Getting a nice, fat tax refund can be pretty exciting. According to the data from IRS.gov, the average tax refund as of December 2015 was $2,918. If you’re the average American you’ve already decided what you will do with the money. You may have earmarked it for a summer vacation, a big-screen HDTV or a down payment on a new car. We understand that a tax refund can feel like free money. But before you do anything else, sit down, take a deep breath and think carefully about this. Sure it would be fun to get a 55-inch HDTV but there are other smarter ways to spend that tax refund. These won’t be as much fun but will be better for you over the long haul. Here are six of them.
Pay down your credit card debt
NerdWallet revealed that the average credit card debt in 2015 is $15,762. We understand that writing a check to one of your credit card companies won’t feel as good as a one-week vacation at the beach. But if you have high-interest credit card debt this can be one of the best ways to spend your tax refund. As an example of this, if you owe $2000 on a credit card at 19% APR and have been making a payment of $100 month it will take you 25 months to pay off the debt and will cost you $414 in interest. On the other hand, if you were to use some or all of your refund to pay off that credit card debt you’d be putting an extra $100 in your pocket every month for more than two years and would have an extra $414 you could apply towards that big screen HDTV. While this is only an example the same would be true of paying off any high-interest debt whether it’s credit card debt, a student loan or an auto loan.
We hope you do have an emergency savings fund. The fact is you’re going to have a financial emergency. It’s not a case of if, it’s a case of when. There is not a financial expert under the sun that doesn’t stress the importance of having an emergency fund. The day will come when your car will need an expensive repair, your roof will need to be replaced or you’ll get sick and miss several weeks of work. If you don’t have an emergency savings fund to cover one of those expenses your only option will be to either borrow the money or take it out of your retirement account – neither of which is a good option. You should really try to have anywhere from 12 to 36 months of your living expenses tucked away in a special savings account so that when an emergency hits you’ll have the money to cover it.
Boost your retirement savings
The Persian poet Omar Khayyam once wrote, “Take the cash and let the credit go nor heed the rumble of a distant drum”. That was his way of saying live for today and don’t worry about tomorrow. Unfortunately, if you follow Omar’s advice you won’t have a very nice retirement and could end up living on a small Social Security check – assuming there still is Social Security 25 or 30 years from now. So, a second good way to use that income tax refund would be to contribute to your 401(k) or traditional IRA. Of course, if you’ve already contributed the maximum allowed to your 401(k) you’ll have to start an IRA and put the money in it. The best thing about either of these options is that you add the money pretax meaning that you pay no tax on it until you withdraw it. This is good for two reasons. First, it will help you secure your future and second it will reduce your taxable income for the year. If you already have a traditional IRA, you might consider opening a Roth IRA. It’s the opposite of a traditional IRA in that you pay taxes on the money when it goes into the IRA but it’s tax-free when you begin withdrawing it.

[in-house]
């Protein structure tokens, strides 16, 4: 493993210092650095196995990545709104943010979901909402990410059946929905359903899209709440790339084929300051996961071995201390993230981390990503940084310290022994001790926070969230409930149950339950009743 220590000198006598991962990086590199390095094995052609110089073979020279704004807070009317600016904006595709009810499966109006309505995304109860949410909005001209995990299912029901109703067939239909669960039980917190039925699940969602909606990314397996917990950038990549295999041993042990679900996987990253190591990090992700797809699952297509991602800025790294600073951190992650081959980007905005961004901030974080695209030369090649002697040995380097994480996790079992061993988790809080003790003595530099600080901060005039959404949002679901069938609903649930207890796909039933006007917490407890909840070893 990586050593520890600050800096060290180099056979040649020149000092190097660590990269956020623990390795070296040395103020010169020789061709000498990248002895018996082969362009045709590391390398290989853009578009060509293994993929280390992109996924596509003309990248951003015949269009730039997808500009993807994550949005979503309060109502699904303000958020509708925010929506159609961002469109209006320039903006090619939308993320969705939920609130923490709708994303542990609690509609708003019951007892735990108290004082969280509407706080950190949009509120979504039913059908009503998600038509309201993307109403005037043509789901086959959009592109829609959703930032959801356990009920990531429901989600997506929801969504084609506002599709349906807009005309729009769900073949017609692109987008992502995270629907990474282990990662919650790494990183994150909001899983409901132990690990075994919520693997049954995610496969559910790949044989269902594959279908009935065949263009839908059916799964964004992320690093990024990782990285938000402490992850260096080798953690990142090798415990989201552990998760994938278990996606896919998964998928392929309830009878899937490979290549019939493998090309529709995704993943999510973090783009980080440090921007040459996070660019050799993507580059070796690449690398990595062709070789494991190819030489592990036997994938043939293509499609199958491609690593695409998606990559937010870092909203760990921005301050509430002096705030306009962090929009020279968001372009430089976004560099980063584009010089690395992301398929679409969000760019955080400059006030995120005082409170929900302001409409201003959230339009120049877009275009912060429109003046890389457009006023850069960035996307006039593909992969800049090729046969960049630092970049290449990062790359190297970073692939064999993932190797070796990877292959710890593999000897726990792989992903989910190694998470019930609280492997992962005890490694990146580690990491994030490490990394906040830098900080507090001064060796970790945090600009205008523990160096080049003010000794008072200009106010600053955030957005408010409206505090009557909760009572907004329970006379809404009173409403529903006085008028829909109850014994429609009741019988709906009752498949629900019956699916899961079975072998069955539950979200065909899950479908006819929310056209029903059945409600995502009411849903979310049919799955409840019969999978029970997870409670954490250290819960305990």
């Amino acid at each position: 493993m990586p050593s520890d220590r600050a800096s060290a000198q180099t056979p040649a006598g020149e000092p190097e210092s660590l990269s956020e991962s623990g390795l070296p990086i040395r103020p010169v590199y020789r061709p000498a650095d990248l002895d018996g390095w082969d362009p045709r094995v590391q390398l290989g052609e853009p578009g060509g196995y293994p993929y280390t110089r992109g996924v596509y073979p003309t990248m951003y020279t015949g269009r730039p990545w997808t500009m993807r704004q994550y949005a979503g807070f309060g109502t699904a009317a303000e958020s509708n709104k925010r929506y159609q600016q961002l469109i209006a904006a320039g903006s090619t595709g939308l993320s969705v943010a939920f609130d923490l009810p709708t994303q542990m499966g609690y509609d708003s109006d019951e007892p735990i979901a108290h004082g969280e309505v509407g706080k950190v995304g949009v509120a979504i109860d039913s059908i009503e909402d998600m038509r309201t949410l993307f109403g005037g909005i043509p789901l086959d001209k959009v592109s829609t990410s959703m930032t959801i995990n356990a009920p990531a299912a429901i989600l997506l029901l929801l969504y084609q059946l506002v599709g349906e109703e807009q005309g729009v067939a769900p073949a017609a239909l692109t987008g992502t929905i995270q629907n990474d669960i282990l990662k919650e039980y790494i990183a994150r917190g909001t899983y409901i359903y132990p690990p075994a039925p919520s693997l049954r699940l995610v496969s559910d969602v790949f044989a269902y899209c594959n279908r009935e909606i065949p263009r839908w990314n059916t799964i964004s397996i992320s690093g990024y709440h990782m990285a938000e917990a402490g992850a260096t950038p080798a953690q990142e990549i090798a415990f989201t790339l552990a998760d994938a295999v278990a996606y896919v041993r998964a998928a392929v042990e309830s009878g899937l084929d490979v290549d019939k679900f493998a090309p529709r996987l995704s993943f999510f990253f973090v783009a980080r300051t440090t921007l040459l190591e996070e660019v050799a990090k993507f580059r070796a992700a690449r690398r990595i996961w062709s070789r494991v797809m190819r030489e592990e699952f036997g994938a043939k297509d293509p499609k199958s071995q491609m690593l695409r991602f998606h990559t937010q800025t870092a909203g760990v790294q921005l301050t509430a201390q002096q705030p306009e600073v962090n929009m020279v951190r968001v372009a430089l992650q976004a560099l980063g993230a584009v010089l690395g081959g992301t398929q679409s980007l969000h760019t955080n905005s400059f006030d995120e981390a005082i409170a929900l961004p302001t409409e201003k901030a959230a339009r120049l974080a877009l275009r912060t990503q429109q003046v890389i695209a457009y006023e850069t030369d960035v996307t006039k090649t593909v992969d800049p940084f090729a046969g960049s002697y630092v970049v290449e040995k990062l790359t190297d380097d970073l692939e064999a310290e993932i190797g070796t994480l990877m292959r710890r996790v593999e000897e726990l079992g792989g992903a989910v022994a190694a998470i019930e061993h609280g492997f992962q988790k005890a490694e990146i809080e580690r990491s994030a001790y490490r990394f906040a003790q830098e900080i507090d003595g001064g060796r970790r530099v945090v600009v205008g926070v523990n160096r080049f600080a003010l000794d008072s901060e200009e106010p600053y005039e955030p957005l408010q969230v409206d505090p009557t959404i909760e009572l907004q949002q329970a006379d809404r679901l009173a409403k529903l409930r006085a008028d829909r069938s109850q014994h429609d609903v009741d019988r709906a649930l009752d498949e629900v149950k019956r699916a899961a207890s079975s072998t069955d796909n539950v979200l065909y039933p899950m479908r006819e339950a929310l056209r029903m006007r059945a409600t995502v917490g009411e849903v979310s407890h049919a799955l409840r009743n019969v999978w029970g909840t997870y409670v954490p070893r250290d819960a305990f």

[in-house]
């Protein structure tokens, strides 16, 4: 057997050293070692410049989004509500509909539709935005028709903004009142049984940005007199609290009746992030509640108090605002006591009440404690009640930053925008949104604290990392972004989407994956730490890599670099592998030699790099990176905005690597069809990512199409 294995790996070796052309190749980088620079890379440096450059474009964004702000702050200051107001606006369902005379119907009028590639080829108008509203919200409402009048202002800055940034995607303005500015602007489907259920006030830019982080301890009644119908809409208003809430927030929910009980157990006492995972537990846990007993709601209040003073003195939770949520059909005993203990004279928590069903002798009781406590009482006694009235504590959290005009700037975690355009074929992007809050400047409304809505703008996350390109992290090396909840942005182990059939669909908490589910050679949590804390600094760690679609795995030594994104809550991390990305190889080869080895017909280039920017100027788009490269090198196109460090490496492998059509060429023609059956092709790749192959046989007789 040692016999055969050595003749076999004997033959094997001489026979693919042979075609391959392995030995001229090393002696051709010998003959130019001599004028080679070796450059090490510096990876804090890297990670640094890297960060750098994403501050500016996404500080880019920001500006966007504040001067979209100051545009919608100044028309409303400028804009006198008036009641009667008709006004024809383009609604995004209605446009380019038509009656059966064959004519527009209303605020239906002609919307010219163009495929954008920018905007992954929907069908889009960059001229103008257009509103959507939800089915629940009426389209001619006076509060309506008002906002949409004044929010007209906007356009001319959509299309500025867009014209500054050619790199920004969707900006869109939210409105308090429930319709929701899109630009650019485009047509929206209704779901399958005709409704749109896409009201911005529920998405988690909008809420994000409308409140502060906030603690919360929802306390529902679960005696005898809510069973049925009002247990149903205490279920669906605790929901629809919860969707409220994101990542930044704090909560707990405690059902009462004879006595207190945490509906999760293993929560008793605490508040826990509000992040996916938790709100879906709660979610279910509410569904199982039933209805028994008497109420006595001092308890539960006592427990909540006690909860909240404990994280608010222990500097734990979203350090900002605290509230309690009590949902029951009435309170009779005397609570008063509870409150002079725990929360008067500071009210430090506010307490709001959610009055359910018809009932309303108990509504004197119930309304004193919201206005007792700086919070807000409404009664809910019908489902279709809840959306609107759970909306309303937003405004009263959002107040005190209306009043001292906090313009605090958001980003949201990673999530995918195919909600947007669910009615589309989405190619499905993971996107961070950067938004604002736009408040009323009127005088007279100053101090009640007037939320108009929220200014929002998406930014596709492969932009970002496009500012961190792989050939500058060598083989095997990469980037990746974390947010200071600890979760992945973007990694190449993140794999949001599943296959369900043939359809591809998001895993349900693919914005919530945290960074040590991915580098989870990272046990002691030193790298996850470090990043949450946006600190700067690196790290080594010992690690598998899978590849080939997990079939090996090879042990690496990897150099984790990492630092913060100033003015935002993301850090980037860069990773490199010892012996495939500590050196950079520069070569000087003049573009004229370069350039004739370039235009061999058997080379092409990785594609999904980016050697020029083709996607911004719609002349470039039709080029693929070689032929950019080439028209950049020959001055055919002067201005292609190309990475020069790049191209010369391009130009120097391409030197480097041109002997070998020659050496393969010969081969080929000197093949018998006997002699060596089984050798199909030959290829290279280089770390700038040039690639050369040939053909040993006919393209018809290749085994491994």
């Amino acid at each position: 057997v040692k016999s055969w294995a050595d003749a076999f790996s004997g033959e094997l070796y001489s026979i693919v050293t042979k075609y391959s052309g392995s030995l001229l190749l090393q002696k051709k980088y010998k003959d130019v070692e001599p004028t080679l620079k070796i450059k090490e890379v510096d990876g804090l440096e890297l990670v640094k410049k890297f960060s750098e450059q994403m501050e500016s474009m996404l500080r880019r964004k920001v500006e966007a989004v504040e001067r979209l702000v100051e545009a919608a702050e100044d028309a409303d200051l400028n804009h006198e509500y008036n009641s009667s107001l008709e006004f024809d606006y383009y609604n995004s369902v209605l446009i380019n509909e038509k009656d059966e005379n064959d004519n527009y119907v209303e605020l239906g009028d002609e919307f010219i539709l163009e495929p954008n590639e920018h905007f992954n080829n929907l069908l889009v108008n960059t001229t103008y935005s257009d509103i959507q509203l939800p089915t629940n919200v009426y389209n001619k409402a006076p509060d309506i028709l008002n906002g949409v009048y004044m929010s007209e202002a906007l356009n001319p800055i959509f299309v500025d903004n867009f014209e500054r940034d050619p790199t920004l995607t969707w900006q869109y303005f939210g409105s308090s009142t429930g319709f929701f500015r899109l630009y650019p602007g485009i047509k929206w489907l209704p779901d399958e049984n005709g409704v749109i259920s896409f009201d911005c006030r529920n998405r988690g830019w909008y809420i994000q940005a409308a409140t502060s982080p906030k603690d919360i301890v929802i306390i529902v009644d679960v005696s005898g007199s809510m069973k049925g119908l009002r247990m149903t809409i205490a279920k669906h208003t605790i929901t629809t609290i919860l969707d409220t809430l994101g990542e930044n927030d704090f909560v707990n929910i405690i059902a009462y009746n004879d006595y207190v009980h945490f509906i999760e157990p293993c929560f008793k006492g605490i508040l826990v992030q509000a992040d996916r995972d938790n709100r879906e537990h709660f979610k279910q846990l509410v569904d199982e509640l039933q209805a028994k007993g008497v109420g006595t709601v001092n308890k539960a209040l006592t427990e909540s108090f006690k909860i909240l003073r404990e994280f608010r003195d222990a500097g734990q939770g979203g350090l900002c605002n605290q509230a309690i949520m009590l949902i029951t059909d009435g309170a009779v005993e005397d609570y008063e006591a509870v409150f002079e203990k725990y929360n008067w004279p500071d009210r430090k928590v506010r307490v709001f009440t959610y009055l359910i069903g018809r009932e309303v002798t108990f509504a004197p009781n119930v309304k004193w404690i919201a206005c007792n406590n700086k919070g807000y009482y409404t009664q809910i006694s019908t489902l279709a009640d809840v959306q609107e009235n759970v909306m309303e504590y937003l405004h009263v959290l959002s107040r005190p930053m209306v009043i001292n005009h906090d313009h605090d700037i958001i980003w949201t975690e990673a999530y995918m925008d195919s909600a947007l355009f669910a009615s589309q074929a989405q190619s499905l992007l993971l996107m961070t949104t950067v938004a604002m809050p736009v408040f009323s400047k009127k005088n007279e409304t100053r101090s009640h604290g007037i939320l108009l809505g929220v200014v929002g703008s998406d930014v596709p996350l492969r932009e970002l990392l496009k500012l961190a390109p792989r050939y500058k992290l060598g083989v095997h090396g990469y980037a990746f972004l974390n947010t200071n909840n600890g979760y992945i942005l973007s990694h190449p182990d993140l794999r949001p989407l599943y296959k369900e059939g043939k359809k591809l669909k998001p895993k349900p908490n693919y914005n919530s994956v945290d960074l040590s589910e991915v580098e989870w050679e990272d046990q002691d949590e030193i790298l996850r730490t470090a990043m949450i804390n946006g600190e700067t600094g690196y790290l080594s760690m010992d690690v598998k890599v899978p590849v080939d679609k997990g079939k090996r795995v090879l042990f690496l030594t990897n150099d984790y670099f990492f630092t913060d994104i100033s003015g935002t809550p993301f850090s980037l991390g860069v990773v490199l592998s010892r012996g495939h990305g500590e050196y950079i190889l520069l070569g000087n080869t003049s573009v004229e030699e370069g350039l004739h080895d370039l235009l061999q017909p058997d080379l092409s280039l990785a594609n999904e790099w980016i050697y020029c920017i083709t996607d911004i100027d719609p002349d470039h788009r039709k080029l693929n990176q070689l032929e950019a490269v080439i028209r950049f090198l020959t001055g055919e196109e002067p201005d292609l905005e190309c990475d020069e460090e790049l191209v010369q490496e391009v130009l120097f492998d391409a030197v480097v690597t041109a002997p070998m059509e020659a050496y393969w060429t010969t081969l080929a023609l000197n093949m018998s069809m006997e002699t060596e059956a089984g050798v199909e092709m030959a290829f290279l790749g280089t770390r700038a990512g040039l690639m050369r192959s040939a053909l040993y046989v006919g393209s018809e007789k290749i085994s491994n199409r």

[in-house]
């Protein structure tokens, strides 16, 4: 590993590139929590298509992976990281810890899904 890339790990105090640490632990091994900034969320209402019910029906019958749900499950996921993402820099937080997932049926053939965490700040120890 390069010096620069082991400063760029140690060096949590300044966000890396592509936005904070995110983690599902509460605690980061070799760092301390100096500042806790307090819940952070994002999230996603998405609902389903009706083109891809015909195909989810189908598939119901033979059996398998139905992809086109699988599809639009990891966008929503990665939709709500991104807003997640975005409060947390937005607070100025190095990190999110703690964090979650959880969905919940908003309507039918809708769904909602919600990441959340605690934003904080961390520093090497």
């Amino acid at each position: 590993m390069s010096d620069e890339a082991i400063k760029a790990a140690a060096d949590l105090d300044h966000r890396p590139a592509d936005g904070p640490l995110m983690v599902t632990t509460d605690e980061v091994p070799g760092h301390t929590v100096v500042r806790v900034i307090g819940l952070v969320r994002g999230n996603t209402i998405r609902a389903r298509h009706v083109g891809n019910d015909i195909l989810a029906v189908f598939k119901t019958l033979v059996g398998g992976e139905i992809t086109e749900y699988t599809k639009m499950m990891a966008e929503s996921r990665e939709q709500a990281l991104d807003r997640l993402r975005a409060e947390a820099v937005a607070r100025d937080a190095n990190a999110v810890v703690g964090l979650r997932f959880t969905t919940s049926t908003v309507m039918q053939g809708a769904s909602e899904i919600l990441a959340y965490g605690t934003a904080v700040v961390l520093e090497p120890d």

Consider prepaying your mortgage
Did you know that if you make just one additional payment a year on a 30-year mortgage this will reduce the term of your loan to 22 years? If you’re 30 now think how good it would feel to own your house free and clear when you’re just 52. This can be an especially good strategy as you near retirement as you won’t want to continue making mortgage payments when you stop working and your income goes down. While this doesn’t have to do with your tax refund another great way to handle your mortgage is to refinance it into a 15-year loan. If your current interest rate is 5% APR or higher you might be able to refinance into a 15-year mortgage with an interest rate as low as 3.27%. You could actually end up with a lower monthly payment and own your home free and clear in 2031.
Use your tax refund to spread the wealth
Do you have a charity or religious organization you believe in? This may be hard to fathom but you could feel better about contributing some or all of your tax refund to it than buying an HDTV that will probably be obsolete in just a few years. When you do this you’ll not only feel great but it will mean a nice tax deduction, making it a win-win deal.
Splurge – a bit
Finally, you could splurge and use some of that refund to give yourself a treat. For example, you could use some of it to buy theater tickets you wouldn’t have been able to afford otherwise or just have a really nice dinner out. But don’t go hog wild. Spend about the same percentage on that treat as you would normally spend from your regular paycheck. For example, if you normally budget 5% of your earnings for dining out you might take 5% of your refund and splurge on a great dinner at a top-of-the-line restaurant.
If you’re getting a really large refund
If you’re getting a really large refund, it’s because you over-withheld. You might check your income tax withholding allowances to see whether this is true. If it is, you might want to adjust how much you’re having withheld by completing a new form W-4, Employee’s Withholding Allowance Certificate. Of course, when next April rolls around you won’t have as big a refund but you’ll have more money in your paycheck every payday, which could feel pretty sweet. Here’s a brief video that discusses the two strategies — of over withholding vs. putting more money in your pocket every payday.